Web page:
Looking Back At Retro Games
Is there anyone who can’t remember sitting in front of their Super NES console and playing games featuring those Super Mario Bros? But even though those days are gone, the impact they had on modern gameplay is still plain to see. So let’s take a nostalgic trip around the best of gaming from those early days when it seemed as if you would have to hire a truck to assemble the computing power you now carry around inside your smartphone!
Legendary games and consoles
Super Mario Kart (SNES, 1992): Everyone has a different favourite Mario Kart and few would deny this is probably one of gaming’s finest-ever spin offs. What about the 4-player thrills of Mario Kart 64, or that crazy mayhem you have to get through with Double Dash!! The whole Super Mario concept has matured beautifully and some game action still proves just as tough a challenge as ever.
GameBoy, 1989): Seems strange now that a platform limited to shades of grey-green was considered the state-of-the-art medium to play a game focused on arranging colour blocks. Even so, there’s little doubt that the GameBoy rendering of Pajitnov’s classic conundrum was an inspired pairing of game and hardware.
Ms. Pac-Man (Arcade,1982); Ms. Pac-Man takes you back to the arcade original, but with a lot more included. For instance, there were four different mapped mazes, improved graphic colours and a female character, plus a number of changes to make the gameplay tougher. No wonder this yellow gobbler became the most successful American coin-op.
Retro arcade-themed games
Some of you modern-day pinball wizards might imagine that it would be something like Lord of the Rings or another game introduced in the last two decades which has proved the best seller. But you would be mistaken. The majority of the industry’s best-selling pinball machines seem to have come from the period 1975-1995. During those 20 years, the pinball market saw a rollercoaster boom/bust sequence which induced many businesses to produce pinball games before then driving them out of business.
Top of the list is the Addams Family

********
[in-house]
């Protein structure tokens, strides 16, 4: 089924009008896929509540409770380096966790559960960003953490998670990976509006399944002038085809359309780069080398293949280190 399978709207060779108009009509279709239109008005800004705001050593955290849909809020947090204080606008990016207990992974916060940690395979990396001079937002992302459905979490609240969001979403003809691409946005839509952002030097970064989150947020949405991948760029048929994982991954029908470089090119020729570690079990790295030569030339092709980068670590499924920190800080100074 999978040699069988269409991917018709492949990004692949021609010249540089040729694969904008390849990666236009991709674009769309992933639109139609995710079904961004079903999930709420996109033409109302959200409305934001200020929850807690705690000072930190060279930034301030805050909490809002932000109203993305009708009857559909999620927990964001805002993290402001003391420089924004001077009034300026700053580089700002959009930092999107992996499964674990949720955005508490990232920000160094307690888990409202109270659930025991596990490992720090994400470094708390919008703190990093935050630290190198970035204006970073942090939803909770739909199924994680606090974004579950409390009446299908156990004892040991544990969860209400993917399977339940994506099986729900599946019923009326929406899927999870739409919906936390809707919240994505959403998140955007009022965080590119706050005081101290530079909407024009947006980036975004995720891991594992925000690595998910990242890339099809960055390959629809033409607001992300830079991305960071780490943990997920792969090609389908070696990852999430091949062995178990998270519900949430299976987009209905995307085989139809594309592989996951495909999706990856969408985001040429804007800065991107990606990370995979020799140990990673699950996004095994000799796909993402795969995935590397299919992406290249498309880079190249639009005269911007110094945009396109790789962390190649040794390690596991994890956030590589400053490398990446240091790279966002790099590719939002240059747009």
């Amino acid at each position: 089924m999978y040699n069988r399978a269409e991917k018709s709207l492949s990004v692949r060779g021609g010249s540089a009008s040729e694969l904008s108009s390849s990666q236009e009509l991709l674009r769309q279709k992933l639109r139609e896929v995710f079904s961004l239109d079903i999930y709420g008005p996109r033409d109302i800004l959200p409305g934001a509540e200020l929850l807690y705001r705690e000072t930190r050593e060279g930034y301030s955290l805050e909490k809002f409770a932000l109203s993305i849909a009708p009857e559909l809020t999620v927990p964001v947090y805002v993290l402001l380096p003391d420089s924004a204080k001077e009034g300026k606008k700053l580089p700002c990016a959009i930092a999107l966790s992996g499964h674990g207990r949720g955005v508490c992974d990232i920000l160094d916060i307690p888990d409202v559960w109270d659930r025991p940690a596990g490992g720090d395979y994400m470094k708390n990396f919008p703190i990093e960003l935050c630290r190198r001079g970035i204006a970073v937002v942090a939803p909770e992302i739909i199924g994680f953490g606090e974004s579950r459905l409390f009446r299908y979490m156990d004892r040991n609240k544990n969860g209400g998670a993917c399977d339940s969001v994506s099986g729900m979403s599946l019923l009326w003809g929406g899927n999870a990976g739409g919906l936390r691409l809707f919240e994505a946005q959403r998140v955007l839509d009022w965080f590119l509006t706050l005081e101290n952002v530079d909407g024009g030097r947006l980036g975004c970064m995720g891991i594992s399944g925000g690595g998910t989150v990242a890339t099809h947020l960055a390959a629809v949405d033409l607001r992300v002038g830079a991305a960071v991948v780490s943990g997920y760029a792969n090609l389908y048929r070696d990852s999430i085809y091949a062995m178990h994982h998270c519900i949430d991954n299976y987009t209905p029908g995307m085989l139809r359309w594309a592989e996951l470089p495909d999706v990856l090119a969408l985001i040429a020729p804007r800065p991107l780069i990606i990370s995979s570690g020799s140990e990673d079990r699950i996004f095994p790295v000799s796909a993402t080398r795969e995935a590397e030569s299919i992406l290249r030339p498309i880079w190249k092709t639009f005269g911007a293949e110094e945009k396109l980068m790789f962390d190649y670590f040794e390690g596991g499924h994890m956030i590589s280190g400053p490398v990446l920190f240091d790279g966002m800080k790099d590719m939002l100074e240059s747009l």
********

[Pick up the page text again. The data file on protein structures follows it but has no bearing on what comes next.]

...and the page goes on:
(1992) with 20,270 machines. But who can forget the likes of Star Trek (1979) – 16,842 machines, Flash (1979) – 19,505 machines, Terminator 2: Judgement Day (1991) – 15,202 machines, or High Speed (1986) – 17,080 machines.
Taking a closer look, there are a number of high-selling games from the late 70s. That’s the time when pinball moved on from games featuring moving score reels to solid-state game environments with digital displays. This development and the arrival of giant pinball arcades helped to take their popularity to new levels which have rarely been surpassed.
Retro slot machines
As with much exquisite workmanship from the past, antique and vintage slot machines are often worth far more today than any jackpot payout they might ever have delivered. Some great examples may still be occasionally found on display in casinos across the world, but the vast majority of these wonders from the bygone days of gambling are now in the hands of wealthy private collectors.
Even though Atlantic City and Las Vegas are today’s hot gambling cities in the US, the very first nickel slot was actually built in San Francisco in 1893. Inventor Gustav Schultze’s machine featured a ‘lucky’ horseshoe game paying out two nickels if the spinning wheel displayed one of ten horseshoe symbols.
Automatic payouts arrived in 1898, but money prizes were soon banned, and one-armed bandit slots were outlawed altogether in 1911. Smart manufacturers rebranded the machines to deliver gum, and after the Prohibition period machine sales took off again. The Second World War helped to spread the popularity of slots around the world and digital simulations have kept the concept alive for today’s gamers to enjoy.
Online slot machines
In our present-day online environment, finding online slots, including some very nice examples of retro games, is quite straightforward. Now it’s so easy to go back in time just by sitting in front of your PC or mobile device and playing online slots
in an online casino. Here are two examples which evoke the atmosphere of vintage slot games:
This Microgaming Online Slot is set up in true retro style and even has retro-type sound effects which take you right back to the old Las Vegas strip. You’ll get to try out a perfect, all-chrome slot machine which features all the authentic detail you would expect on a mechanical slot. However, you’ll still get to play 20 paylines and there’s a nice individual reel re-spin feature to put the player well in control of the gameplay.
This is a NetEnt retro-themed slot which lacks only the low-res graphics. Reel Rush uses symbols inspired by all the classic slots and even your favourite 8-bit computer games. These are combined to create an addictive online slot. It’s brilliantly simple to play and comes complete with a familiar background filled with green pipes and mushrooms. There’s also a really thumping 8-bit style soundtrack to get your inner child fully pumped up, ready for game action.